The Ideal MMO – Dead Space MMO

I spent quite some time diving into the recently released Dead Space title on the PC and although I found the experience to be rather lacking I do feel it could provide a unique setting for an MMO game. The survival horror genre is practically invisible in the online space; with very few titles managing to capture that adrenaline fueled experience provided by top console and PC horror games, but why?

Fear lays at the very base of human society, an emotion we’re given at birth and one we experience throughout our lifetime; but what makes something truly scary? Usually the emotion is conjured through fear of the unknown – a new experience, first day at work, meeting new people; but what creates real fear?

It’s rare for a video-game to create true emotions within the player but whether that emotion be fear, joy, surprise or sadness, many games have managed it in the past. I’ll never forget my journey through some of the Final Fantasy titles, conjuring mixed feelings throughout the more popular games, but in the same instance I will treasure my experiences with the early Resident Evil games, even though they appeal to a totally different set of emotions.

So how do modern day games appeal to our deepest fears? A few titles of recent years, such as Dead Space, Slenderman and Amnesia, have shown that players respond with fear when placed into a situation that leaves them with little choice but to run. This same approach can be seen in the horror genre throughout the last decade, but the choice to run is usually a result of poor movement controls and mechanics.

Another part of the recipe that appears to be vital, you must be alone. It’s difficult to be scared if you’re surrounded by a group of friends, or aid from other players is just a quick message away, so how can the MMO world bring that feeling of solitude into a genre that relies on socializing and group play?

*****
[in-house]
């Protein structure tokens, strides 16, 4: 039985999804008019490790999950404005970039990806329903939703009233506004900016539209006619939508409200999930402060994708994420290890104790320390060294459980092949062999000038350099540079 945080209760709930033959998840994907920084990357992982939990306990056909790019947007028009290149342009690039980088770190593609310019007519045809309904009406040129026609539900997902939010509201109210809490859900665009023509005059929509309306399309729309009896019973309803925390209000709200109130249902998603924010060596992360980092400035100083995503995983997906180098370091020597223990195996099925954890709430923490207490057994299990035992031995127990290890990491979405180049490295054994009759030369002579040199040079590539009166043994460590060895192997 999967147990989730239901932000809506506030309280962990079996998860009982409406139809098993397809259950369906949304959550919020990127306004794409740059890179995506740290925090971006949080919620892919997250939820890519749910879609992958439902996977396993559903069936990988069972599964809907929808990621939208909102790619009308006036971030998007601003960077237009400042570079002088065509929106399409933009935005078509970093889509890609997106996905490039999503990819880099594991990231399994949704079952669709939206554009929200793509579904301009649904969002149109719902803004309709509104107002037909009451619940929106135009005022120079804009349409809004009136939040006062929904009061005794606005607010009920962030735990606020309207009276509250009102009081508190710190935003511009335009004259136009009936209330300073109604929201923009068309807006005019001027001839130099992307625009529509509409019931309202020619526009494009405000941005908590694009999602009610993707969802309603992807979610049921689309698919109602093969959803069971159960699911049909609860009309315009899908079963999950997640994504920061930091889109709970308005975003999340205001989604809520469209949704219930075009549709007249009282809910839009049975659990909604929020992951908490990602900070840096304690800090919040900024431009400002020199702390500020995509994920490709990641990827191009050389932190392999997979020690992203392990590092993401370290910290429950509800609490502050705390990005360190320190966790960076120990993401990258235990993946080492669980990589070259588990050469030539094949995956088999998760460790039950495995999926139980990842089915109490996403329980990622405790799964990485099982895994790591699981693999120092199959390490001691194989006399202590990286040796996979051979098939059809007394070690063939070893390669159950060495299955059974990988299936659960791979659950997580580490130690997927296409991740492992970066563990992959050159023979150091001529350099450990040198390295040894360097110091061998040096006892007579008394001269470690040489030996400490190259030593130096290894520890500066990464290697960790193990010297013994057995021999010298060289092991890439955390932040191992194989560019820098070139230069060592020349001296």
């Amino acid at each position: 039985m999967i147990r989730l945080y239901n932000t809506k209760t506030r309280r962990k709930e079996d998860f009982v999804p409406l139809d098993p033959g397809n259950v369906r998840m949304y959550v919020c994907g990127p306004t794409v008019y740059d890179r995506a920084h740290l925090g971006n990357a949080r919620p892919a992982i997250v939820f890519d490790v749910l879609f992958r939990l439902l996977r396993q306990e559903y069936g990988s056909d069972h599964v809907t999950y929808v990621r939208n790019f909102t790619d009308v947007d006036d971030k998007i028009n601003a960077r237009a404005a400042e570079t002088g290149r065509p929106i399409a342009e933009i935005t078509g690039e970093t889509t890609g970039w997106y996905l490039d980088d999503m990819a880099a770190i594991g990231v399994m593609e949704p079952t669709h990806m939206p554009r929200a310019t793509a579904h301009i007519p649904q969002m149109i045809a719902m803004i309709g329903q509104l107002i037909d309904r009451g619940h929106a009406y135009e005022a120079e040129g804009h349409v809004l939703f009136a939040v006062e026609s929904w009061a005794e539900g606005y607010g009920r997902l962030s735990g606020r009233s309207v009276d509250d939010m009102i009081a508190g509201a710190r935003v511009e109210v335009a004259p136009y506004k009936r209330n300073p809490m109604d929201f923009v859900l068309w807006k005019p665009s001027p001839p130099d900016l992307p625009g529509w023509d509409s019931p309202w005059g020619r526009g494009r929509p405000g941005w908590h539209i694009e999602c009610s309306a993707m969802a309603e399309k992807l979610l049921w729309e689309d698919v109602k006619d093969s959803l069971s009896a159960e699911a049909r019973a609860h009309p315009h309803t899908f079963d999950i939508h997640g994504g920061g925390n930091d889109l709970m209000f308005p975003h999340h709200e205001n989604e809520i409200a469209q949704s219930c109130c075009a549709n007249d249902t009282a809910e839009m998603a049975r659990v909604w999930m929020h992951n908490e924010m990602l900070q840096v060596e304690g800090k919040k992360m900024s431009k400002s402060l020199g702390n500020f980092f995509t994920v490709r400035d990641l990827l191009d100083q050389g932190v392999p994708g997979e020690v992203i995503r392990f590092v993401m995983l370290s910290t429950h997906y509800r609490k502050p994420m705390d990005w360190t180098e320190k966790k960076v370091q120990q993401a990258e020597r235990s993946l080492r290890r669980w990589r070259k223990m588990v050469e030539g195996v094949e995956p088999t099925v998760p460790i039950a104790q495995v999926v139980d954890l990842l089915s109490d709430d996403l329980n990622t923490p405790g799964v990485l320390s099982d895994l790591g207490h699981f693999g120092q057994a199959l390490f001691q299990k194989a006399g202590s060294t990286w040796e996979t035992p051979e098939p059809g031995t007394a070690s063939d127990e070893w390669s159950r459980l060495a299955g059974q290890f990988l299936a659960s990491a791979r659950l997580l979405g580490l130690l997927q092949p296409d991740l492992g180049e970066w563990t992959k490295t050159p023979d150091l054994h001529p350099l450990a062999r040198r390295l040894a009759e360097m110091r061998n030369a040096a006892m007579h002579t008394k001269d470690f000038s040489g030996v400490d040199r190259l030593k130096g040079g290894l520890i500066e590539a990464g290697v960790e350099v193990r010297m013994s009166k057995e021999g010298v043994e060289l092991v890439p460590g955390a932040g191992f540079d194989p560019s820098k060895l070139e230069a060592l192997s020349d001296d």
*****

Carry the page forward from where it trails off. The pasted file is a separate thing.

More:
Imagine an online world that is as expansive as EVE Online, a game that supports over 5000 star systems and 2000+ Wormhole systems, but think of it without the thousands of player controlled ships. Within those 5000 star systems are hundreds of planets, easily enough to cater to 1 planet per player on a server-based platform.

Every player would spawn in with nothing more than a survival pod with limited fuel, a nearby planet and some random ship debris. The beginning scene would see the player explore their nearby surroundings for valuables such as fuel and food, but their travel is limited by a solar powered survival pod. The pod would replenish fuel over time but could be boosted with discovered items.

Similar to Dead Space some of the debris would be intact enough to offer an interior, an instance or dungeon if you will, providing players with a nearby area to gain experience.

To really instill fear the game would need to support a perma-death mechanic, and I don’t mean have a hardcore option. You die and that’s it, everything is lost and you must start again. While players are exploring wreckage’s, landing on planets and scavenging for resources, other players may have traveled beyond their original boundaries with the hopes of discovering something new.

In order to give players the opportunity to fight or run I would use a system similar to that of Mass Effect 3. Players can see an overview of the current star system, including the life signs of other players. If another player begins moving towards the original player, a proximity warning is given and the player can choose to run or hide.

Obviously there are dozens of holes in this idea but I feel very passionately about the horror genre in general. It has been butchered with the majority of big releases and outside of the indie scene, there’s very little promising that fear-fueled adrenaline that we horror fans have come to crave.

What are your thoughts? Do you think an old school horror approach is fitting for the MMORPG game world or just a mindless pipe dream? Leave a comment below and let us know.

The Ideal MMO – Dead Space MMO

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